Aijo Indigo Dye
Aijozome is a new way to dye indigo blue developed by Kosyokunobi. It's easy and uses no chemical agents — just dissolve it in water.
Conventionally, indigo dye needs to be reduced by an alkali agent to dissolve in water, and you have to protect the skin with gloves while using a chemical agent. Aijozome is 100% natural and safe! You don't need to worry about chemical leaks when you are working. It’s a natural dyeing method, made to meet today's needs and safe standards.
Aijozome is made of a pure indigo pigment that is extracted from fresh leaves of Indigofera Tinctoria through the process of fermentation and precipitation process.
It does not become dark typical indigo blue since it is not reduced by a chemical agent to resolve in water. This is because only natural indigo pigment adheres to and dyes the fabric, retaining the medical effect as well. However, Aijozome is beautifully harmonious with any Bengala colors and can be mixed or over-dyed with Bengala dye to explore new colors freely.
Aijo means pure indigo pigment that is extracted from fresh indigo leaves through the process of fermentation and precipitation. Ai 藍 means indigo in Japanese. Jo 錠, the second syllable of "Ai-jo" is a measuring word introduced to Japan as a counting a grain in Chinese medicine. The country of origin is Tamil State in South India. Aijozome is made from natural Indian indigo that is grown and harvested in the vast Indian soil. Indian indigo is a plant of leguminous family called Komatsunagi. Abundant Indigo pigment can be extracted from Komatsunagi since it has plenty of indigo, unlike Japanese Polygonaceae family which has little indigo. This method of extraction of indigo can be only possible in Southern India where its climate is warm and mild. The word “indigo” spread to the world by trading companies established in India from the middle of 15th century to the middle of 17th century, so-called the Age of Discovery. Most of indigo was traded and used as pigment in Europe. In America, indigo was used for dyeing denim fabric during the Gold Rush era. Indigo was useful to repel rattlesnakes from workers who wore denim. In 1900, synthetic indigo was invented from oil in Germany, which made natural indigo less in demand. There are only a few places that still make indigo in India now. They still manufacture by hands like the old days, which makes indigo very scarce and valuable materials. During the process of being dried and pigmented, microorganism in indigo becomes inactive. To make microorganism active again, chemicals such as sodium hydroxide, need to be added. Indian indigo is natural but caustic soda is chemical.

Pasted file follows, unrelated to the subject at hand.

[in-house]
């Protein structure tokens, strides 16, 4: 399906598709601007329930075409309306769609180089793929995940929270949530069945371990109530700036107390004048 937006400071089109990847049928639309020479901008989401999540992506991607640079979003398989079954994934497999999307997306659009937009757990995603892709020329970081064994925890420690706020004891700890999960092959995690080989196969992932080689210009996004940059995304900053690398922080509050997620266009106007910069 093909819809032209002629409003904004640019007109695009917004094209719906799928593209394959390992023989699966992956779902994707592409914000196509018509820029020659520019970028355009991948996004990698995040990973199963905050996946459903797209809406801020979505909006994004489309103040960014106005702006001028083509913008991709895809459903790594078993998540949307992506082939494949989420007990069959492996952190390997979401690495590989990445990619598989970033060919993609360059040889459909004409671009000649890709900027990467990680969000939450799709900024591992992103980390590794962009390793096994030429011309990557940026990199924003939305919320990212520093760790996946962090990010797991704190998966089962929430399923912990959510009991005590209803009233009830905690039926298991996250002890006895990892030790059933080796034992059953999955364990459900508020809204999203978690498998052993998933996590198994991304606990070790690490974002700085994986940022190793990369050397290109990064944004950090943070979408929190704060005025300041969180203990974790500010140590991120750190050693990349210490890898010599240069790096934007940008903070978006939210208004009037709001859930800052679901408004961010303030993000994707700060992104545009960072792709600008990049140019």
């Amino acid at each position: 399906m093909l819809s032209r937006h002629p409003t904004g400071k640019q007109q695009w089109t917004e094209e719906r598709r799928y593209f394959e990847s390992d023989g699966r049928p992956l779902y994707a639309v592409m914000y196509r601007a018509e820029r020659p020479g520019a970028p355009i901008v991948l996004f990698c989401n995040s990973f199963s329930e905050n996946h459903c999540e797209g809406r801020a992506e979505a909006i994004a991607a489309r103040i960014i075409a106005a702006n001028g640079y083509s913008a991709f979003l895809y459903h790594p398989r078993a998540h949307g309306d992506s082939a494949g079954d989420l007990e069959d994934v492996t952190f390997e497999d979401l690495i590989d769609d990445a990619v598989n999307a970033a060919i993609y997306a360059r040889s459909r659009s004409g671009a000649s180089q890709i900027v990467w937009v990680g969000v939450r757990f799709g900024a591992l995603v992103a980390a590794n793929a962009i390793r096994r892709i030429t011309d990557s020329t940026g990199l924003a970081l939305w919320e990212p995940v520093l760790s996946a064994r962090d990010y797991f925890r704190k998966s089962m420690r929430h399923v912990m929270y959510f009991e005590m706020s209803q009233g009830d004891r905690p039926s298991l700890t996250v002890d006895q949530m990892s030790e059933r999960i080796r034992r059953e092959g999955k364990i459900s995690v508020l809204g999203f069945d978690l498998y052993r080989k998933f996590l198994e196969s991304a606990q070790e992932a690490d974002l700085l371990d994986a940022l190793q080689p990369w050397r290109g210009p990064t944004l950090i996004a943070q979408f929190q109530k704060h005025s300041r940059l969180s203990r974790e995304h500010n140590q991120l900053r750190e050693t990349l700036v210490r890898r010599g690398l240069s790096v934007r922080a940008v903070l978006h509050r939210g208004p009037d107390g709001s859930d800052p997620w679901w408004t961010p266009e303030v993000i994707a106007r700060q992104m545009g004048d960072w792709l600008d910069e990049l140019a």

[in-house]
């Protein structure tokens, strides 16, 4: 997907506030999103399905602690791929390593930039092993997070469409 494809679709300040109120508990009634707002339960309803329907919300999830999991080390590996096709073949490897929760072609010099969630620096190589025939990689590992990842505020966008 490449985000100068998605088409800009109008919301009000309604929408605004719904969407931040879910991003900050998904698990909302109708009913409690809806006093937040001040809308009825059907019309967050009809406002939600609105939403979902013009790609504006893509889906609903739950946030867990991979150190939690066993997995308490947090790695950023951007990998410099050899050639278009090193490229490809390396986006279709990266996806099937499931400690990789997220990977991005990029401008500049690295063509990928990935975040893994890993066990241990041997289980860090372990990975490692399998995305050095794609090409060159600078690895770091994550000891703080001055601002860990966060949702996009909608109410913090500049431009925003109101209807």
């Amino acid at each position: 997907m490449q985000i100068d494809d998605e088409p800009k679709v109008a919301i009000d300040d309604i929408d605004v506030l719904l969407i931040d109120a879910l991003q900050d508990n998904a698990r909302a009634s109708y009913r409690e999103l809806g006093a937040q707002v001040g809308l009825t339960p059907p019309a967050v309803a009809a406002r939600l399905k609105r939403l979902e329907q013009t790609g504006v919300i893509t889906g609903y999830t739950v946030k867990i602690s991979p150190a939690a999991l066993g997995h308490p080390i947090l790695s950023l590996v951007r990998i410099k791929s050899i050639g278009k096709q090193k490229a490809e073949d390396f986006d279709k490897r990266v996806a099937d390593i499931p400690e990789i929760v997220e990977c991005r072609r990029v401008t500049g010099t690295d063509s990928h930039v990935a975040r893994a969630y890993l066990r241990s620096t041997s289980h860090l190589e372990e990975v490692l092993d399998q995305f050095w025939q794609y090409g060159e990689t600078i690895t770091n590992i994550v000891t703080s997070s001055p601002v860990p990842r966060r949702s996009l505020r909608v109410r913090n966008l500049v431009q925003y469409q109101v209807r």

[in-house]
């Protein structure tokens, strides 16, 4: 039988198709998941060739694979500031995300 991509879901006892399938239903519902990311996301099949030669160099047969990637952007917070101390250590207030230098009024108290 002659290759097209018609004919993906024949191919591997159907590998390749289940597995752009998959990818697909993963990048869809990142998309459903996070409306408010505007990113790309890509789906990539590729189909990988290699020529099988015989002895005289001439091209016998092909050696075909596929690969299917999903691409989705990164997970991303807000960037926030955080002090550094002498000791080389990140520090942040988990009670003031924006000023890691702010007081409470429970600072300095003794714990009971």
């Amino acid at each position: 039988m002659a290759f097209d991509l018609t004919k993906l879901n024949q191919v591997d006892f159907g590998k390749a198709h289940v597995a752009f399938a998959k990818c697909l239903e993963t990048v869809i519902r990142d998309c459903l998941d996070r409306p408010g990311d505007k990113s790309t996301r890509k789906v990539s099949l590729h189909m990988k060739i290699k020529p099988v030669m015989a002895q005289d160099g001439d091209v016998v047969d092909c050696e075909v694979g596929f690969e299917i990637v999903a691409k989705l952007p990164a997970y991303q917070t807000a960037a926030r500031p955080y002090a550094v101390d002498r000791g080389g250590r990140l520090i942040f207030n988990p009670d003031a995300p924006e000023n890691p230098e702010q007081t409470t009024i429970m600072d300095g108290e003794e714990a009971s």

So the idea of Aijozome came from how we can use natural indigo as pigment without adding any chemicals. Although the color of Aijozome does not become as vivid as typical indigo dyeing since it is not reduced by chemical agent to resolve in water. However, Aijozome is 100% natural and safe. This is because only natural indigo pigment adheres to and dyes the fabric, retaining the medical effect as well. There is no harm for children to use Aijozome. Dyeing with sukumo (fermented indigo leaves with traditional method) requires a user to learn how to handle pigments and equipment, which takes a certain amount of time.
Kosyokunobi's Aijozome is meant to dye something in everyday life. Anyone can enjoy natural Aijozome technique. It is safe for environment as well. You can dye it at home whenever you have time.
You can also enjoy exploring it by mixing with Bengala Dye. Since it is natural, one can wash dyed fabrics at a sink at home. Aijozome is a natural dyeing method, made to meet today's needs and safe standards.